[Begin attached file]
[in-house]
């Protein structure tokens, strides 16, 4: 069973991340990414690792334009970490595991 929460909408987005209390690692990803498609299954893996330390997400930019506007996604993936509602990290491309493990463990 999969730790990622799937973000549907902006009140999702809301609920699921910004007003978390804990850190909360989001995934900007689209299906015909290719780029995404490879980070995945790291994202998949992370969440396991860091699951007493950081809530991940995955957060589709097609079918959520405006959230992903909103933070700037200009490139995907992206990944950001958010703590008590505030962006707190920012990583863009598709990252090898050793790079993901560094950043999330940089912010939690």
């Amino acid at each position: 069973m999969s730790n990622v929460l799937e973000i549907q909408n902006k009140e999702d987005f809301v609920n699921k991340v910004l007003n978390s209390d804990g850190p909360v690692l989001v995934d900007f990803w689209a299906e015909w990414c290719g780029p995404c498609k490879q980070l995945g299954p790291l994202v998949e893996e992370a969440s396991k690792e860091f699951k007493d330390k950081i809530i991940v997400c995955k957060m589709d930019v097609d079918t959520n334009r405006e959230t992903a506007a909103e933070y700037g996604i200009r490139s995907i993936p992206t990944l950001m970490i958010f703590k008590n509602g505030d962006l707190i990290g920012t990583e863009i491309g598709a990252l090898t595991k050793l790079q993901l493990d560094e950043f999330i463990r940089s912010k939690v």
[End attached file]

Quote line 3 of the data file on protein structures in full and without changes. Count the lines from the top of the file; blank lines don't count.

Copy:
């Amino acid at each position: 069973m999969s730790n990622v929460l799937e973000i549907q909408n902006k009140e999702d987005f809301v609920n699921k991340v910004l007003n978390s209390d804990g850190p909360v690692l989001v995934d900007f990803w689209a299906e015909w990414c290719g780029p995404c498609k490879q980070l995945g299954p790291l994202v998949e893996e992370a969440s396991k690792e860091f699951k007493d330390k950081i809530i991940v997400c995955k957060m589709d930019v097609d079918t959520n334009r405006e959230t992903a506007a909103e933070y700037g996604i200009r490139s995907i993936p992206t990944l950001m970490i958010f703590k008590n509602g505030d962006l707190i990290g920012t990583e863009i491309g598709a990252l090898t595991k050793l790079q993901l493990d560094e950043f999330i463990r940089s912010k939690v």